Need direction on my first GUI based app.

Discussion in 'Mac Programming' started by thejadedmonkey, Aug 19, 2008.

  1. thejadedmonkey macrumors 604


    May 28, 2005
    The idea is really simple: The user enters how much money they need to save, how much money they have, and a pie chart appears below along with the text of how much they still have to save.

    I poked around with xcode, and now I have a GUI.. but I have no idea how to write the actual code to link the GUI to the back-end, or where the back-end code even gets written! As you can tell, I'm a n00b at xcode.

    Here's what I'm asking for.
    • Where do I go to write the actual code?
    • Is there an easy way to make a pie-chart?
    • How do I link the GUI to the actual code of the program?
    • What else do you think I should know?

    I've attached screen shots of what I'm trying to do, and what I have.
    If this is too needy of a request, I apologize in advance. Also, if you have a good link to a tutorial that would help, I'll take that too, I just can't seem to find a good tutorial that'll transform my java abilities into xcode. :(

    Attached Files:

  2. whooleytoo macrumors 603


    Aug 2, 2002
    Cork, Ireland.
    I'm not sure if you're writing the project in Java or Objective-C, if it's Java I can't help you so I'll give you the Obj-C tips and you're on your own! :p

    For this, it's important to understand IBOutlets and IBActions. IBOutlets are pointers to interface items, such as windows, views, textfields etc. IBActions are methods which are triggered by interface items, such as buttons.

    Here are some steps to get you going:
    - Create a new OSX, Cocoa Application project.
    - Click on the Classes group, right click and select "Add>New File…"
    - Select Cocoa>Objective-C class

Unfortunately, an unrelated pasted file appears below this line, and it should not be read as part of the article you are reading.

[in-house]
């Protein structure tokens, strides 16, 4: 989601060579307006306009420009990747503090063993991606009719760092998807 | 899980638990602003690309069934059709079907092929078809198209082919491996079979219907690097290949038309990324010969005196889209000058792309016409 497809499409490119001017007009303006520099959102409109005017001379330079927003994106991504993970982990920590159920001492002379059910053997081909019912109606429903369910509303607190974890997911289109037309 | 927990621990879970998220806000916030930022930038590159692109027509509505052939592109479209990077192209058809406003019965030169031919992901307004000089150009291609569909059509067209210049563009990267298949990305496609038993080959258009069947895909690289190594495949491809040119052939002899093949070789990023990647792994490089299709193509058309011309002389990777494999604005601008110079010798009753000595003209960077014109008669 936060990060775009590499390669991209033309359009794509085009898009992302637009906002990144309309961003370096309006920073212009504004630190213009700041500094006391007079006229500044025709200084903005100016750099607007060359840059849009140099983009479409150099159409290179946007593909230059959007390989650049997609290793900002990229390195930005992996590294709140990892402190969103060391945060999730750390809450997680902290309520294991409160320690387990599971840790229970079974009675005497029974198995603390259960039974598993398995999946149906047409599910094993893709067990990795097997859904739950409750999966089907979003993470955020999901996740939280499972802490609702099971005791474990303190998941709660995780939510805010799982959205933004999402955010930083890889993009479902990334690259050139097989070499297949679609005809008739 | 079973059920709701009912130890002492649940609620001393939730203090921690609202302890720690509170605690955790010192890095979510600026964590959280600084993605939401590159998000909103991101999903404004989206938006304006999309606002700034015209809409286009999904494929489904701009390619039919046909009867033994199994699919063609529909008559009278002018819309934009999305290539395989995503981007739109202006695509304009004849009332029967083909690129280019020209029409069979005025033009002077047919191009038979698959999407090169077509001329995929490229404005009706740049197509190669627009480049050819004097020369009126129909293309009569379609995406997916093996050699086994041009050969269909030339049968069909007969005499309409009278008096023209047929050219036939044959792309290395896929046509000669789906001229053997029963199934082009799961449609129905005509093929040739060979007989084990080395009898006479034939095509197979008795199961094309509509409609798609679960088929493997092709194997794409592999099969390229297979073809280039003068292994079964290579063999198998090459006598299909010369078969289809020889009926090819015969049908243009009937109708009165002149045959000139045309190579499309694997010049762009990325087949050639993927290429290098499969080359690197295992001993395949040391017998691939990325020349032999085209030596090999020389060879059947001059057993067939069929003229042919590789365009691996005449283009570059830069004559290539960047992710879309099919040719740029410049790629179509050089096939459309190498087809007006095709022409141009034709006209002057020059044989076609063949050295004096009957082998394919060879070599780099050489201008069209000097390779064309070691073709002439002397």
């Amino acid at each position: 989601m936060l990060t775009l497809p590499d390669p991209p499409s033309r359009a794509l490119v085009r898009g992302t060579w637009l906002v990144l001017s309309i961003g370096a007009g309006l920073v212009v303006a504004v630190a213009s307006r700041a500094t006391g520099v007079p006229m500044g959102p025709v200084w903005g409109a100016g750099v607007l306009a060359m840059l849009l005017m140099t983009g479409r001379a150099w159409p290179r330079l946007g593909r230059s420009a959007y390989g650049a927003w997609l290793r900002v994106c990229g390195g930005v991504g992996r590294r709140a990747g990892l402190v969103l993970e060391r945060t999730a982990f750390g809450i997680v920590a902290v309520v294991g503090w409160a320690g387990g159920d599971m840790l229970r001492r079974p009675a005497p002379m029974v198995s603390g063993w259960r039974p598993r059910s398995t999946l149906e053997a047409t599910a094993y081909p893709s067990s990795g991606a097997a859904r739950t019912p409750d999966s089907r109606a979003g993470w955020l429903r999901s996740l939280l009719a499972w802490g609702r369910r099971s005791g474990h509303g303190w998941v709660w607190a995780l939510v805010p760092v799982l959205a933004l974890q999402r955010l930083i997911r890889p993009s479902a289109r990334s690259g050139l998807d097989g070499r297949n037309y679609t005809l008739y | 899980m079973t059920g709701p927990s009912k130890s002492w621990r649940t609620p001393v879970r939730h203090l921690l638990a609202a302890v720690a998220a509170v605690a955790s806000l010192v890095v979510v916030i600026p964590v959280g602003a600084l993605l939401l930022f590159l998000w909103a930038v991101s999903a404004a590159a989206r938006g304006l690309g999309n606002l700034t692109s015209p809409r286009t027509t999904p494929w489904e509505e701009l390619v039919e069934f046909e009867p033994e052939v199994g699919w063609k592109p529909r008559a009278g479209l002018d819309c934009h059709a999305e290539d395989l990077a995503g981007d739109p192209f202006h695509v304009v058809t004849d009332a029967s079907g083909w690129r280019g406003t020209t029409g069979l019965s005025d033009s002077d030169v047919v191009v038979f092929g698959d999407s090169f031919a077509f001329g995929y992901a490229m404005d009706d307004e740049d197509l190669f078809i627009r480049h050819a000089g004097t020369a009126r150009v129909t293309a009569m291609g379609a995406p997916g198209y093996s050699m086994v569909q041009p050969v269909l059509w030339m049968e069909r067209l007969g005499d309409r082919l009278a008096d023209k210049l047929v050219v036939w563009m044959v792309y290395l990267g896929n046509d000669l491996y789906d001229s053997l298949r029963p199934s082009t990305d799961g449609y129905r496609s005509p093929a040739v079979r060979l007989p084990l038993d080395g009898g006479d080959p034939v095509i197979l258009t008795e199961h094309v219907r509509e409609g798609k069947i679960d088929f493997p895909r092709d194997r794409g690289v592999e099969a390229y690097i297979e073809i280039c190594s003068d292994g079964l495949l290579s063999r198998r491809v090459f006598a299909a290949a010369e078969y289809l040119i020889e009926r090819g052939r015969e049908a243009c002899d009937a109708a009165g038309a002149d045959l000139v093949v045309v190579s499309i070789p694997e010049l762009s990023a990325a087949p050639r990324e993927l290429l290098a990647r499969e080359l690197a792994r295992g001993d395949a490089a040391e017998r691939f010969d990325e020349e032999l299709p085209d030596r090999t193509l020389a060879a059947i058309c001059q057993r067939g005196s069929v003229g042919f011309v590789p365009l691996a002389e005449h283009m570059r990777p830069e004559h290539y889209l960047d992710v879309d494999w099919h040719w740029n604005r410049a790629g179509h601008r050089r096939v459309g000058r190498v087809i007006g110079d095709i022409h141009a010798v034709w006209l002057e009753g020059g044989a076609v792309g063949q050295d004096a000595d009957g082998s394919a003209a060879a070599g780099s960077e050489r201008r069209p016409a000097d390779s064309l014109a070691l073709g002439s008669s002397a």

- Give it a name (for now, try "MyWindowController")

    We'll use this class to "control" the window.

    - Next, open the Resources group, and open MainMenu.xib>English
    - In the Library View, click on "Objects and Controllers"
    - Drag an NSObject icon to your MainMenu.xib window.
    - Select this NSObject, and hit Cmd-6 (to open the Identity Pane)
    - In the Classes textfield, enter "MyWindowController" and press Return.

    We've now created an instance of "MyWindowController", now we need to customise it:

    - In the Identity Pane, click the "+" in Actions to create a new Action.
    - Call it "updateUI:" for now (NOTE: you must have the colon at the end!), and press Return.
    - Click the "+" in Class Outlets to create a new outlet.
    - Call it "needTextField", and change its type to "NSTextField", and press Return
    - Likewise, create a second textField, change its type, and call it "saveTextField".

    Next, we need to create the interface:

    - Drag two NSTextFields from the Library to your window. Size and name them as you wish.
    - Drag an NSButton to the window, and name and size as you wish.

    Now, we need to "link" the interface to the action and outlets we created earlier.

    - Hold the Ctrl button, and drag from the button to the NSObject (MyWindowController) we created. A pop menu will appear, click on "updateUI:".
    - Hold the Ctrl button, and drag from the NSObject to the first text field, select "saveTextField" from the popup.
    - Repeat for the second textfield, but select "needTextField".

    All done, we just need to tell Interface Builder to update the code files.

    - Click on the object, then go to the File menu and select Write Class Files…
    - If it asks you to replace or merge the files, select Replace.
    - If it asks you to add the file to the project, select it and click ok.

    In Xcode, you now have a class with an IBAction, and two connected IBOutlets.

    When the button is clicked, the updateUI: method will run. If you want to access the text fields, you can use [saveTextField stringValue].

    If you want code to execute on launch, try adding a

    - (void) awakeFromNib

    method to MyWindowController.m, and perform your initialisation there.

    That should be enough to get you started. Good luck coding!
  3. toddburch macrumors 6502a

    Dec 4, 2006
    Katy, Texas
    Whooleytoo, you're a better person than me. I would have stopped after saying "you need to find an Interface Builder tutorial." (as opposed to writing one!)


  4. whooleytoo macrumors 603


    Aug 2, 2002
    Cork, Ireland.

    I'm just waiting for him/her to come back saying "No I need one for Java actually. Thanks!"
  5. 5fingers macrumors newbie

    Aug 20, 2008
    Thanks for the great information. I have an idea for an app was searching for information on where to start or what to do. Your post is a great starting point.

Share This Page